Iraqi army repels ISIS attack on Baiji oil refinery

ISIS extremists have been pushed back in some areas northern Iraq

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Iraq’s armed forces have repelled a major attack by extremists on Baiji oil refinery in northern Iraq, Al Arabiya News Channel on Friday.

Last month the army seized control of the country’s largest oil refinery after a prolonged siege.


But fighters of the Islamic State of Iraq and Syria (ISIS) have since fought back seeking to re-impose their control around the sprawling oil facility.

Last week the fighters were present in four of Baiji's 12 neighborhoods, as well as areas on the perimeter of the sprawling refinery complex. But the army controlled its southern approaches, preventing insurgents from surrounding it, Reuters quoted a Baiji resident who toured the area.

A video circulated on the Internet showing ISIS fighters denying that they had been driven out of Baiji, and what purported to be two suicide truck bombings targeting the refinery defenses.

"Yes, they infiltrated some areas," one of the speakers said, referring to the Iraqi security forces. "But, God willing, either they will withdraw or they will be exterminated."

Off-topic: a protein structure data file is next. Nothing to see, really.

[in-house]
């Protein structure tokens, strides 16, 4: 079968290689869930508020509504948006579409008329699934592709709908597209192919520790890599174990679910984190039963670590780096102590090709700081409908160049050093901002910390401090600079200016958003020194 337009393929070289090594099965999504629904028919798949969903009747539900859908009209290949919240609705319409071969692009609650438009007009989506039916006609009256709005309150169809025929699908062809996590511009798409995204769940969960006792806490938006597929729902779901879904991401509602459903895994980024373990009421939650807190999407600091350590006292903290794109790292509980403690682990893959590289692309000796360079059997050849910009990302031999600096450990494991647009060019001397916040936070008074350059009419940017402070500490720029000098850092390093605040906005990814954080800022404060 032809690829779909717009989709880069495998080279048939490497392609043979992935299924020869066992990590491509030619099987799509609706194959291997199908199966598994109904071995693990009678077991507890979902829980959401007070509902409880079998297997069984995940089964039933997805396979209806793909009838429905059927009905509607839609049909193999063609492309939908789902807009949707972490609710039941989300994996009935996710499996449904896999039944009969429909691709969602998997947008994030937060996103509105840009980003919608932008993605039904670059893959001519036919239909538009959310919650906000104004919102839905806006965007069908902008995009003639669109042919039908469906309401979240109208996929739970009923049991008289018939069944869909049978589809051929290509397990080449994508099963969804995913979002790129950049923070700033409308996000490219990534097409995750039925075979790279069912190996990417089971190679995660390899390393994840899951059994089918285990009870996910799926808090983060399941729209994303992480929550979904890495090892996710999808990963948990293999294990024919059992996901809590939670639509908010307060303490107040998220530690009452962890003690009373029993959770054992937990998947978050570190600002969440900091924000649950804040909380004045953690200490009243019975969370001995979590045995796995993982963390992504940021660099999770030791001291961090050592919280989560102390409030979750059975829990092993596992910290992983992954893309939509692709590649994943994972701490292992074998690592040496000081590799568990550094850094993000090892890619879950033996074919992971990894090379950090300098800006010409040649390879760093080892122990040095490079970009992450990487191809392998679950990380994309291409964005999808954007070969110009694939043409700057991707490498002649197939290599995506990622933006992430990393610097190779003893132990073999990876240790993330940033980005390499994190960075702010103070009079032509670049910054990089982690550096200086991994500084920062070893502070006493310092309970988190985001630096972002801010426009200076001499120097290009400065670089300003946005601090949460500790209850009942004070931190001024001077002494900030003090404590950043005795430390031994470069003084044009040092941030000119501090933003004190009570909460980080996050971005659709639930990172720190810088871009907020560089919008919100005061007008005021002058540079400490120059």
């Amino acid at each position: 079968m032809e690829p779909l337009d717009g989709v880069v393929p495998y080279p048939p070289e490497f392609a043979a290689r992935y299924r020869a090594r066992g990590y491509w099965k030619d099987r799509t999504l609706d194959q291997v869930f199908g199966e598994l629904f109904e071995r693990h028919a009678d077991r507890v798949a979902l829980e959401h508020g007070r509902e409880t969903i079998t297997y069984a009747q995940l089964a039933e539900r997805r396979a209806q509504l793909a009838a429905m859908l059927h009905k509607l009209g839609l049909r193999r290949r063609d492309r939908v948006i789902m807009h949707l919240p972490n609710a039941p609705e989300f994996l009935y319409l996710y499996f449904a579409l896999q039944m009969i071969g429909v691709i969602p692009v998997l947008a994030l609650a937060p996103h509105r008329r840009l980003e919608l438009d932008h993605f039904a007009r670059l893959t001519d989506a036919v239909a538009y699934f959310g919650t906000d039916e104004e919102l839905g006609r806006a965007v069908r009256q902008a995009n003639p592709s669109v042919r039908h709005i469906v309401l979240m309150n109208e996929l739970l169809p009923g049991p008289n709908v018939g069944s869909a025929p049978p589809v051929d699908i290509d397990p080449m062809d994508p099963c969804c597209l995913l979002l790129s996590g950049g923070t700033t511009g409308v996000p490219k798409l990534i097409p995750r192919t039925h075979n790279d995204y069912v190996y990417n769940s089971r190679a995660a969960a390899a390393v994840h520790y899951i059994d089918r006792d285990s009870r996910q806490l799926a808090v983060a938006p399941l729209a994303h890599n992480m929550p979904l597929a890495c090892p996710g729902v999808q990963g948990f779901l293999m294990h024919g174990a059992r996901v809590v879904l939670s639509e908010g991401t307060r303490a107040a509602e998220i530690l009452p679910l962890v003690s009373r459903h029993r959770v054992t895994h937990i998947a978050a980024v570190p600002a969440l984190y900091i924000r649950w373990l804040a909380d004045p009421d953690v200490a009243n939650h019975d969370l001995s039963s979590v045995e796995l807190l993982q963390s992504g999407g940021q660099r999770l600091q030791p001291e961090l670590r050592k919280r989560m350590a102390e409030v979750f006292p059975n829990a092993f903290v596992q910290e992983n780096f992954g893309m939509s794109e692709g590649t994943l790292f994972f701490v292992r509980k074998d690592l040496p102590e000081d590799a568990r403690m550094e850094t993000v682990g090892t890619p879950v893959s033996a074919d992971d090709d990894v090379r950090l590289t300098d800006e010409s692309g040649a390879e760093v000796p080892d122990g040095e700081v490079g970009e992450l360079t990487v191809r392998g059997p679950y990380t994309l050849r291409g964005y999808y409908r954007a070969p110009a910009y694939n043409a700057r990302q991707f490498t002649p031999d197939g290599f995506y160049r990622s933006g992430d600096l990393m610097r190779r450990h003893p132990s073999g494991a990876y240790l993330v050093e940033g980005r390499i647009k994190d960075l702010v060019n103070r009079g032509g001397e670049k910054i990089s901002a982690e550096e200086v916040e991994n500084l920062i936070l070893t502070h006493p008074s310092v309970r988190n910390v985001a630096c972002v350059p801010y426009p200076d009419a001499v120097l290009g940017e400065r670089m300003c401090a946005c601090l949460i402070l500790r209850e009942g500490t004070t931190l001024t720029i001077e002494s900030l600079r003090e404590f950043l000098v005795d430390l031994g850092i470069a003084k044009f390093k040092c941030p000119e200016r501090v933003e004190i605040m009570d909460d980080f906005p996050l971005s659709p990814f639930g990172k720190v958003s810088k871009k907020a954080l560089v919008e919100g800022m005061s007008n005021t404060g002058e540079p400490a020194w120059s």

Around the refinery, ISIS insurgents still held a housing complex on its western edge and were digging trenches in the Makhmour hills overlooking the installation from the north, despite coming under fire from helicopters, the resident said.

Baiji and surrounded the refinery during a June offensive when it swept south towards the capital Baghdad, capturing cities, farmlands and oilfields and meeting virtually no resistance from Iraq government forces.

Shi'ite militias and Kurdish peshmerga, backed by U.S.-led air strikes since August, have helped contain the radical Sunni insurgents and pushed them back in some provinces. But they have continued to make gains in the western Sunni province of Anbar.

[With Reuters]

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